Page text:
Hamon & Cie (International)
Louise Avenue gets the call as Brussels' main shopping street.
Located about a mile and a half from the city center it's home
to all the upscale shops and boutiques. It's on a side street
several blocks from Louise Avenue where I find Hamon & Cie's
blah and tired-looking headquarters. The six-story structure
looks to have been built in the 1950's.
Hamon's primary business is heat exchangers. Ever go by a factory
or power generation facility and see those massive chimneys or
water cooling towers? Those are Hamon's speciality. Founded in
1904, revenues total $792 million with over 2,100 employees for
the publicly-traded concern.
The furnishings and decor in the lobby/reception area look tired
and dated. A seven foot tall color photo of an industrial cooling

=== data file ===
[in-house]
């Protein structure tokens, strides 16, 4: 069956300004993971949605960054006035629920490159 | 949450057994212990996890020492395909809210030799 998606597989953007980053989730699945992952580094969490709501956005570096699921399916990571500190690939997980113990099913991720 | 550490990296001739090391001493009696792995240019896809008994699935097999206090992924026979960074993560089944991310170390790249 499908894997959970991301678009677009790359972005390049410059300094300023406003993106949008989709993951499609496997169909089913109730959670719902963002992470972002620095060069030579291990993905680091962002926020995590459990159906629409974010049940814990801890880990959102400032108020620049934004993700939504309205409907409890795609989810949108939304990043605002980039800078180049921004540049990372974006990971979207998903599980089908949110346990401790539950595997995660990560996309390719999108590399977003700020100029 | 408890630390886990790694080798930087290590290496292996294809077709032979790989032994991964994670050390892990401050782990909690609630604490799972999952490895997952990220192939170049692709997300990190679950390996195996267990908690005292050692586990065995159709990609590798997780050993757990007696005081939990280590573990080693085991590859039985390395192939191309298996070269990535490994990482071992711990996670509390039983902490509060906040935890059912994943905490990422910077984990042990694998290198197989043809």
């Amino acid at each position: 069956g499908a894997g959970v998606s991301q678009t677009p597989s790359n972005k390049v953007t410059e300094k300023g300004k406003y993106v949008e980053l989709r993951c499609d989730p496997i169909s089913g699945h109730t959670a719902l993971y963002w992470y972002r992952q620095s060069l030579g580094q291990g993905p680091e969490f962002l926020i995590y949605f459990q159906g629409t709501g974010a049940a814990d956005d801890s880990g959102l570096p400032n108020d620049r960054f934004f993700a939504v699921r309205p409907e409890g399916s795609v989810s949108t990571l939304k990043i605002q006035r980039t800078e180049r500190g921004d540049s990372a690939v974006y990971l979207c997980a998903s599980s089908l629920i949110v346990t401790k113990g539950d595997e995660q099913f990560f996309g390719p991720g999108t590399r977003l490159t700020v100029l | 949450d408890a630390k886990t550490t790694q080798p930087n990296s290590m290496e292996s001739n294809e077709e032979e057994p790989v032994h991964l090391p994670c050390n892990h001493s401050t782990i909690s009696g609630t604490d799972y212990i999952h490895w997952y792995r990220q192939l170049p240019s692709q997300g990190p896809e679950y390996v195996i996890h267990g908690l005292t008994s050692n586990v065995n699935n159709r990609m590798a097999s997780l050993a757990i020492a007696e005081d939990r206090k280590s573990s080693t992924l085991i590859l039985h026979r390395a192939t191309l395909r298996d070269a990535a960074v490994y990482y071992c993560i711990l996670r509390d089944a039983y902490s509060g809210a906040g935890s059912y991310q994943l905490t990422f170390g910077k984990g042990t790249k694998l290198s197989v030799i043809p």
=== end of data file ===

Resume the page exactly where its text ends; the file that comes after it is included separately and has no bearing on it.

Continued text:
tower hangs on a lobby wall. Two men, one wearing a T-shirt with
"Adidas" splashed across the front, are manning the
reception desk They're awfully casually dressed and I wonder
if they're just filling in. Neither speaks English. I point to
the name of CEO Francis Lambilliotte on my questionnaire and
one shakes his head as if to say Lambilliotte's not here. They
make a call and a woman steps out into the lobby. I explain who
I am and what I do and the woman says Lambilliotte and his secretary
are both on vacation. The woman, who works in the shipping department,
goes on to say that the information gathered would soon be obsolete
anyway as the company is moving its headquarters in a few months
to the southern part of Belgium. I sure hope their new head office
has more of a professional look to it because image matters especially
when your company helps in the building of nuclear power plants.
Company website: www.hamon.com